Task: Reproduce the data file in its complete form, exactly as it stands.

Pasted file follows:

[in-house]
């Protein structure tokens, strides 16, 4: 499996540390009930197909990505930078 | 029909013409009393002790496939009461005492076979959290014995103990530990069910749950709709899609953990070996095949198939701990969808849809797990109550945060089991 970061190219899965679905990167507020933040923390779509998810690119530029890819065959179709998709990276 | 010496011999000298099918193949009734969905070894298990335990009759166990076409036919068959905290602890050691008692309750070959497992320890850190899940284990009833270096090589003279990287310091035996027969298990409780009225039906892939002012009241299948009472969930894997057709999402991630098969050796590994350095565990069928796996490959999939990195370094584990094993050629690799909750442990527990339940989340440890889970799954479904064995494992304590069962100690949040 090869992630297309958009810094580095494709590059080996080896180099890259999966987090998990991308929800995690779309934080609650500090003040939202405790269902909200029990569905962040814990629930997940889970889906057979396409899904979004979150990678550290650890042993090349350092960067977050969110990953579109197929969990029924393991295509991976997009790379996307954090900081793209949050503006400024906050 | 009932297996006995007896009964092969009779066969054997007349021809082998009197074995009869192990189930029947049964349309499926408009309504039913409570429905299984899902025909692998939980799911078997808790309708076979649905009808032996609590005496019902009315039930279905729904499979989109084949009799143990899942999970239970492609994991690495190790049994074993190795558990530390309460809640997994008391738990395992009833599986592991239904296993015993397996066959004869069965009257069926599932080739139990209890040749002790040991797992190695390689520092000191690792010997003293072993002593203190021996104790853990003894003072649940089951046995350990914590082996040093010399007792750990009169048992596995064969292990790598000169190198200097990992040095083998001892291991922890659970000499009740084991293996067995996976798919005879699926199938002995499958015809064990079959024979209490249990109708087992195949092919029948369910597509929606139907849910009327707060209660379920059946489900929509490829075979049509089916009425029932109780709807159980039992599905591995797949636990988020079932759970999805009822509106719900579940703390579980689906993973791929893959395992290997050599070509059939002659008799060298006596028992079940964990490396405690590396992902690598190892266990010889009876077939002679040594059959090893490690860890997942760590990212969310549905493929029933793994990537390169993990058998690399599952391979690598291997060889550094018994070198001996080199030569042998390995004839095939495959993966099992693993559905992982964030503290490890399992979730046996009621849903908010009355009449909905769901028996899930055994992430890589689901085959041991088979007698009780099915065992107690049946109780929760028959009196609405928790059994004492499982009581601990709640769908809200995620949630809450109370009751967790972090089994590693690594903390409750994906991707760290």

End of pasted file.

[in-house]
């Protein structure tokens, strides 16, 4: 499996540390009930197909990505930078 | 029909013409009393002790496939009461005492076979959290014995103990530990069910749950709709899609953990070996095949198939701990969808849809797990109550945060089991 970061190219899965679905990167507020933040923390779509998810690119530029890819065959179709998709990276 | 010496011999000298099918193949009734969905070894298990335990009759166990076409036919068959905290602890050691008692309750070959497992320890850190899940284990009833270096090589003279990287310091035996027969298990409780009225039906892939002012009241299948009472969930894997057709999402991630098969050796590994350095565990069928796996490959999939990195370094584990094993050629690799909750442990527990339940989340440890889970799954479904064995494992304590069962100690949040 090869992630297309958009810094580095494709590059080996080896180099890259999966987090998990991308929800995690779309934080609650500090003040939202405790269902909200029990569905962040814990629930997940889970889906057979396409899904979004979150990678550290650890042993090349350092960067977050969110990953579109197929969990029924393991295509991976997009790379996307954090900081793209949050503006400024906050 | 009932297996006995007896009964092969009779066969054997007349021809082998009197074995009869192990189930029947049964349309499926408009309504039913409570429905299984899902025909692998939980799911078997808790309708076979649905009808032996609590005496019902009315039930279905729904499979989109084949009799143990899942999970239970492609994991690495190790049994074993190795558990530390309460809640997994008391738990395992009833599986592991239904296993015993397996066959004869069965009257069926599932080739139990209890040749002790040991797992190695390689520092000191690792010997003293072993002593203190021996104790853990003894003072649940089951046995350990914590082996040093010399007792750990009169048992596995064969292990790598000169190198200097990992040095083998001892291991922890659970000499009740084991293996067995996976798919005879699926199938002995499958015809064990079959024979209490249990109708087992195949092919029948369910597509929606139907849910009327707060209660379920059946489900929509490829075979049509089916009425029932109780709807159980039992599905591995797949636990988020079932759970999805009822509106719900579940703390579980689906993973791929893959395992290997050599070509059939002659008799060298006596028992079940964990490396405690590396992902690598190892266990010889009876077939002679040594059959090893490690860890997942760590990212969310549905493929029933793994990537390169993990058998690399599952391979690598291997060889550094018994070198001996080199030569042998390995004839095939495959993966099992693993559905992982964030503290490890399992979730046996009621849903908010009355009449909905769901028996899930055994992430890589689901085959041991088979007698009780099915065992107690049946109780929760028959009196609405928790059994004492499982009581601990709640769908809200995620949630809450109370009751967790972090089994590693690594903390409750994906991707760290």